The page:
For the past few months, I’ve been checking my dog pen before letting the dogs outside because an opossum has been visiting us nearly every night. I missed seeing it once, and my dog grabbed it and shook it. As soon as the marsupial sensed danger, it played dead. The tactic befuddled my dog and he promptly dropped it. My concern is for both my dogs and the opossum. I don’t want either one to get hurt, and it’s a bit uncomfortable pulling dogs away from a wild critter not knowing for sure how either one might react. Because encountering wildlife can present a problem for dogs, it’s always a good idea to know what to do in various situations.
Possums are docile animals that don’t normally pose a threat to dogs or cats. However, they can attack when provoked, sick or protecting their young. When attacked and there’s no way to escape, a possum “plays dead” and won’t move for any reason. You can’t prod him along no matter what you do. The best thing you can do is leave him alone. When he feels the danger has passed, he wiggles his ears to listen before raising his head to check around to make sure it’s safe to move along. This can take a couple of minutes, up to an hour or so. Read More »
Eventually most dogs adjust to being left home alone, but puppies and even grown dogs can feel insecure, disconnected from their human family pack members, or even be very nervous and agitated when left behind with no company. You can’t explain to a dog that you will be returning. They have to learn this over time and trust you enough to know it is true and part of the routine. You can, however, make the experience of being home alone more comfortable and less traumatizing for your dog.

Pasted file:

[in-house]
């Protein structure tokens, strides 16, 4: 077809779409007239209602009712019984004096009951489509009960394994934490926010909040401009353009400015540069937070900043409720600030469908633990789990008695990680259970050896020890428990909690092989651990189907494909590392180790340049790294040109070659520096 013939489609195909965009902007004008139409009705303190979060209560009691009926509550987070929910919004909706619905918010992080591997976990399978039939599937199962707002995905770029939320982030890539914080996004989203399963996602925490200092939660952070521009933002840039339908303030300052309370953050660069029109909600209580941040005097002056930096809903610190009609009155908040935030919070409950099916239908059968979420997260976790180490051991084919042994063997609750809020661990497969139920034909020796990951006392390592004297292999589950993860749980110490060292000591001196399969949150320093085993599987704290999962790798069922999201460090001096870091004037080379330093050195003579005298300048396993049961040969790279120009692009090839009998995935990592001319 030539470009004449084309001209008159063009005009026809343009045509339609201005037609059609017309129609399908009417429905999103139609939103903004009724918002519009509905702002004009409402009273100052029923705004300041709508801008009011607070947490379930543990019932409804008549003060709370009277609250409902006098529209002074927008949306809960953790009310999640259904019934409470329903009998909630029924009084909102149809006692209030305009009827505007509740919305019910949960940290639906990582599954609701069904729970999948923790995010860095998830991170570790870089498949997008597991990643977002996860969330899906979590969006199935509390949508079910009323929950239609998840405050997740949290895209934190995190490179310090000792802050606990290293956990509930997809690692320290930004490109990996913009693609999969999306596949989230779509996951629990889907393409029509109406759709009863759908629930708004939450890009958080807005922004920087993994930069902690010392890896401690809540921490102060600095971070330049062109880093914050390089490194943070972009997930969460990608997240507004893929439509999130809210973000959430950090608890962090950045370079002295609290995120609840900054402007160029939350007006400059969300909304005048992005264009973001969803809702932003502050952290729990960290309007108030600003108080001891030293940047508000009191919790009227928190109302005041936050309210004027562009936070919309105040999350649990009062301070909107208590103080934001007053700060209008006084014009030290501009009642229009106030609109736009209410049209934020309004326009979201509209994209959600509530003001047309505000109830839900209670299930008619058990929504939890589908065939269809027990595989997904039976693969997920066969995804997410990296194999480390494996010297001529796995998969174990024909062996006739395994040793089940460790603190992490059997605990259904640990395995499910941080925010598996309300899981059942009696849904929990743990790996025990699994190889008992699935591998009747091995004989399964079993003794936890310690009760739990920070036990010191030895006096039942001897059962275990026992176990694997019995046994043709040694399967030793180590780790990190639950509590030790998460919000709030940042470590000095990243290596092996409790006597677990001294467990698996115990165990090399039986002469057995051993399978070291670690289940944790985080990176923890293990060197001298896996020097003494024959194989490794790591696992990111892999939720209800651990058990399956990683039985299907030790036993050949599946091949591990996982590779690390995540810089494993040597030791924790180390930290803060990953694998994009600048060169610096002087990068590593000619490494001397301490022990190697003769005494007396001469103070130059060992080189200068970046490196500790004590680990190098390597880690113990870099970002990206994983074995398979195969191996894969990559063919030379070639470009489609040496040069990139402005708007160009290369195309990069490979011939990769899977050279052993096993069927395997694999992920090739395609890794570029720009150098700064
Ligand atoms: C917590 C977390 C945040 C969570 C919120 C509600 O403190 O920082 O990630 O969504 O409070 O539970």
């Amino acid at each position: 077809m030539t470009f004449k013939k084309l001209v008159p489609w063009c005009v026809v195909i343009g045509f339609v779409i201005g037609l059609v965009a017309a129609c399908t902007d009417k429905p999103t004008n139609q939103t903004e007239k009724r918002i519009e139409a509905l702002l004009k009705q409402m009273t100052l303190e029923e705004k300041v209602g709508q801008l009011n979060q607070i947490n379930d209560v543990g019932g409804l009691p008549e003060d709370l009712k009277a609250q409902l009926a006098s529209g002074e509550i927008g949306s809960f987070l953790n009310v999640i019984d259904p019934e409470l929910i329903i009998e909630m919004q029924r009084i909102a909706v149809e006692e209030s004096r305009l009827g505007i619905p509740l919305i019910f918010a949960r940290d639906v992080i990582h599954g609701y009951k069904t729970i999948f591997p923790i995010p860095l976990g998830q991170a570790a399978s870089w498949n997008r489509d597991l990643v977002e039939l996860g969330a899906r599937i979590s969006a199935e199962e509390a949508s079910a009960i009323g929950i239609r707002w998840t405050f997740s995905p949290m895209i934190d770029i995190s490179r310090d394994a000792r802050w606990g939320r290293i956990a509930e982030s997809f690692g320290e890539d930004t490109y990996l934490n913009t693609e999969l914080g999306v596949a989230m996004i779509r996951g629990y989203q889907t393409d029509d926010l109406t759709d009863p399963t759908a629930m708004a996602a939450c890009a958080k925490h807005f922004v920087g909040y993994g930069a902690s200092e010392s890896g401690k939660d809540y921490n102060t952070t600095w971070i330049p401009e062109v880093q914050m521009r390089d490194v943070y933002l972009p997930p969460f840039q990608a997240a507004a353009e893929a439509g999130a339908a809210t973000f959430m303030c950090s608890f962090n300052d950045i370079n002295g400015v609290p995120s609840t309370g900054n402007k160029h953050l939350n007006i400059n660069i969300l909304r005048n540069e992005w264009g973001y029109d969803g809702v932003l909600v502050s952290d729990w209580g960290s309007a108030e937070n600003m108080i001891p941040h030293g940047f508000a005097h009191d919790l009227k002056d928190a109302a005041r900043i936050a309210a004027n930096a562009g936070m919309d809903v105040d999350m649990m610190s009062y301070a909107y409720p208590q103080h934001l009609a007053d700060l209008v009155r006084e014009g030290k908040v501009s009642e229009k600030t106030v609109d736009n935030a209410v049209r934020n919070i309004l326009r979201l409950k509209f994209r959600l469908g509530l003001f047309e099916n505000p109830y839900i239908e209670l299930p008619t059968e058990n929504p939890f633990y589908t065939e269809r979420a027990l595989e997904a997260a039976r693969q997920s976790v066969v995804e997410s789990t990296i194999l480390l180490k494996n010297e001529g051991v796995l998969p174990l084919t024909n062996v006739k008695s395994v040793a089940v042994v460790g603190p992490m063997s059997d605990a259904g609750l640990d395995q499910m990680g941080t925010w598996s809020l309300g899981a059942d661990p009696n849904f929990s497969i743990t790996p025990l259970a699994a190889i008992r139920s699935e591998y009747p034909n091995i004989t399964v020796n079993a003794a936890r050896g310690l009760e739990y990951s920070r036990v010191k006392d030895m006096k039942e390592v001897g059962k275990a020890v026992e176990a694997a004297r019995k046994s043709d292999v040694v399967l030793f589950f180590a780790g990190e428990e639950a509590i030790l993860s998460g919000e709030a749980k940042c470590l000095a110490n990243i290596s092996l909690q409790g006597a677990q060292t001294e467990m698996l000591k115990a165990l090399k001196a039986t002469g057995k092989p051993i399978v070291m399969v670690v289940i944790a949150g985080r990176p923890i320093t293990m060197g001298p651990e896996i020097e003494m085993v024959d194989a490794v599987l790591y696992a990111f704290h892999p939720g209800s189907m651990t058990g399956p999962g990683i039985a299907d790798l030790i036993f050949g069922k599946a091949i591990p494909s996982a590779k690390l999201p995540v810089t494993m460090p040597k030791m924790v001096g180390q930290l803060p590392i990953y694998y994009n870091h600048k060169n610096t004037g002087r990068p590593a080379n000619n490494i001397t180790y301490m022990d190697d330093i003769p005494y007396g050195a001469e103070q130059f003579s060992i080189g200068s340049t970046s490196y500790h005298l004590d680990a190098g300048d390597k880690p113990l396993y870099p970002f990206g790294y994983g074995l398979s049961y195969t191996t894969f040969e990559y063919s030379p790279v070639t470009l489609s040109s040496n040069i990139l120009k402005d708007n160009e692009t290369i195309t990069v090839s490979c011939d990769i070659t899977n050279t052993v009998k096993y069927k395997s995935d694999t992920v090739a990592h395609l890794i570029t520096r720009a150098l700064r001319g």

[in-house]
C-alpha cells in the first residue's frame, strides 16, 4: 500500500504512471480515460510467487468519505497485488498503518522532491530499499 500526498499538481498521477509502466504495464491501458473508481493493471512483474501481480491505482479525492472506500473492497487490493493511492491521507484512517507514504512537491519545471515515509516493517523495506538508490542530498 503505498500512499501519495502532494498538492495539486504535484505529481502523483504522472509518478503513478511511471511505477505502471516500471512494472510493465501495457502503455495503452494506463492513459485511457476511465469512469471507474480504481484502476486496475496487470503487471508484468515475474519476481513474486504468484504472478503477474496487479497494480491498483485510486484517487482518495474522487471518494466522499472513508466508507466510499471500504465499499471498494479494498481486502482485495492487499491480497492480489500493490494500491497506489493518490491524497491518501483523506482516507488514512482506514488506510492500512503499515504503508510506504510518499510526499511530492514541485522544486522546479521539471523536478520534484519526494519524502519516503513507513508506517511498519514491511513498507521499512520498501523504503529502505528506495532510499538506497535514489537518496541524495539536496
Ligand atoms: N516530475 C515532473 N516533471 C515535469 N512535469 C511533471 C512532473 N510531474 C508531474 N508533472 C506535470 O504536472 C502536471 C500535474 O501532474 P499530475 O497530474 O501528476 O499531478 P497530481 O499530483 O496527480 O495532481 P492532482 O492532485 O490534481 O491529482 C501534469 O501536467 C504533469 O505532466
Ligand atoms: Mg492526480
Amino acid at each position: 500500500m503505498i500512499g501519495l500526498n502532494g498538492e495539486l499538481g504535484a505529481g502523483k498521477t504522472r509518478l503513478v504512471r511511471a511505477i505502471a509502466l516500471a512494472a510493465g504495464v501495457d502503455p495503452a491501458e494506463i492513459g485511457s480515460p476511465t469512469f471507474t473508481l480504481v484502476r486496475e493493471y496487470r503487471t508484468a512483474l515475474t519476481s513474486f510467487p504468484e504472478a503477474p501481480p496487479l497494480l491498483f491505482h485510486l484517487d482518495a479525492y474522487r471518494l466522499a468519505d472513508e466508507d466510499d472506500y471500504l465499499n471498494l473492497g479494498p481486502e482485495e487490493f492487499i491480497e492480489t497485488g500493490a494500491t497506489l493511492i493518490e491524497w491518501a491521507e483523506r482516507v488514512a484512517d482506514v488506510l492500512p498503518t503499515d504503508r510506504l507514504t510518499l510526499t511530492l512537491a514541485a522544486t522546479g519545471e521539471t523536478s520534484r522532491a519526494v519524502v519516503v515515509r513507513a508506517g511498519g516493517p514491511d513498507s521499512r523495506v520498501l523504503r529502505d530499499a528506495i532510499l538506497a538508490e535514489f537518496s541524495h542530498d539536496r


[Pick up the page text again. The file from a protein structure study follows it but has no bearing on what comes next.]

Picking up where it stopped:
A silent empty house can make humans feel alone and frightened. That can happen to dogs too. Home should feel warm, familiar and comforting to a dog. A frightened dog can be nervous and even destructive in their fear. To help your dog feel more at ease while home alone, try some of these tricks that make the house feel less empty and provide security and entertainment for him.
Boredom can make a dog look for something to do, and their choices may cause damage to your home and to them if they have no alternatives. Puppies in particular are prone to chewing whatever is appealing to them. Chew toys provide an outlet for the boredom and for the instinct to chew. Pick chew toys that are sturdy enough to withstand the chewing strength of your particular dog.
Leave the radio on to provide verbal or musical company for your dog. Pick a radio station that is soothing for the dog. Their ears are more sensitive than ours. Set the volume at a reasonable level to make your home feel less empty but not so loud that the dog can’t relax. A talk radio station may do the trick. An added bonus is the noise inside an empty house will help keep intruders away. Read More »
The personal opinions and/or use of trade, firm, corporation or brand names, in this blog is for the information and convenience of the reader. Such use does not constitute an official endorsement or approval by CANIDAE® Natural Pet Food Company of any product or service to the exclusion of others that may be suitable. All opinions in this blog are those of the individual authors and not necessarily of CANIDAE® Natural Pet Food Company.